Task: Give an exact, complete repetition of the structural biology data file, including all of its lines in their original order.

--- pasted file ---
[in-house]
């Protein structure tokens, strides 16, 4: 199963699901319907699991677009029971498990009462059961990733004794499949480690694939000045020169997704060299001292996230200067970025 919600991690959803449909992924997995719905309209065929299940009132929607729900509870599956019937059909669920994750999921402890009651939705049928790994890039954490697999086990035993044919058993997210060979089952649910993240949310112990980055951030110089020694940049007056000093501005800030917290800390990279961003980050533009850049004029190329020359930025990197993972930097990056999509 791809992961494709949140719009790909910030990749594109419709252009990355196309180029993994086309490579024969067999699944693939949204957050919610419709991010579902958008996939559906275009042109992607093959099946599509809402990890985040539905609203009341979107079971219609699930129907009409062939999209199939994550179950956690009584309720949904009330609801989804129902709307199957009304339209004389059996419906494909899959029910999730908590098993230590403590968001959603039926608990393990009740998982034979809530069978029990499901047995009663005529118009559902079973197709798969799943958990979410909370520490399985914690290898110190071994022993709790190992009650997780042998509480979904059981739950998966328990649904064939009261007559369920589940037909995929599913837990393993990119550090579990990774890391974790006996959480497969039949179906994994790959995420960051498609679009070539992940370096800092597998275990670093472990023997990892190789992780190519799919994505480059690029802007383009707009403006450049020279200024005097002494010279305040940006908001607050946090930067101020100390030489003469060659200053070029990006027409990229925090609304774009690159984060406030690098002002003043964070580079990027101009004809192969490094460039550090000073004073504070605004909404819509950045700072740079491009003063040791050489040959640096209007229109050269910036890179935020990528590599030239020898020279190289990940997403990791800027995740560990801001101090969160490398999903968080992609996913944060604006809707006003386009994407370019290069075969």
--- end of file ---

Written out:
[in-house]
């Protein structure tokens, strides 16, 4: 199963699901319907699991677009029971498990009462059961990733004794499949480690694939000045020169997704060299001292996230200067970025 919600991690959803449909992924997995719905309209065929299940009132929607729900509870599956019937059909669920994750999921402890009651939705049928790994890039954490697999086990035993044919058993997210060979089952649910993240949310112990980055951030110089020694940049007056000093501005800030917290800390990279961003980050533009850049004029190329020359930025990197993972930097990056999509 791809992961494709949140719009790909910030990749594109419709252009990355196309180029993994086309490579024969067999699944693939949204957050919610419709991010579902958008996939559906275009042109992607093959099946599509809402990890985040539905609203009341979107079971219609699930129907009409062939999209199939994550179950956690009584309720949904009330609801989804129902709307199957009304339209004389059996419906494909899959029910999730908590098993230590403590968001959603039926608990393990009740998982034979809530069978029990499901047995009663005529118009559902079973197709798969799943958990979410909370520490399985914690290898110190071994022993709790190992009650997780042998509480979904059981739950998966328990649904064939009261007559369920589940037909995929599913837990393993990119550090579990990774890391974790006996959480497969039949179906994994790959995420960051498609679009070539992940370096800092597998275990670093472990023997990892190789992780190519799919994505480059690029802007383009707009403006450049020279200024005097002494010279305040940006908001607050946090930067101020100390030489003469060659200053070029990006027409990229925090609304774009690159984060406030690098002002003043964070580079990027101009004809192969490094460039550090000073004073504070605004909404819509950045700072740079491009003063040791050489040959640096209007229109050269910036890179935020990528590599030239020898020279190289990940997403990791800027995740560990801001101090969160490398999903968080992609996913944060604006809707006003386009994407370019290069075969």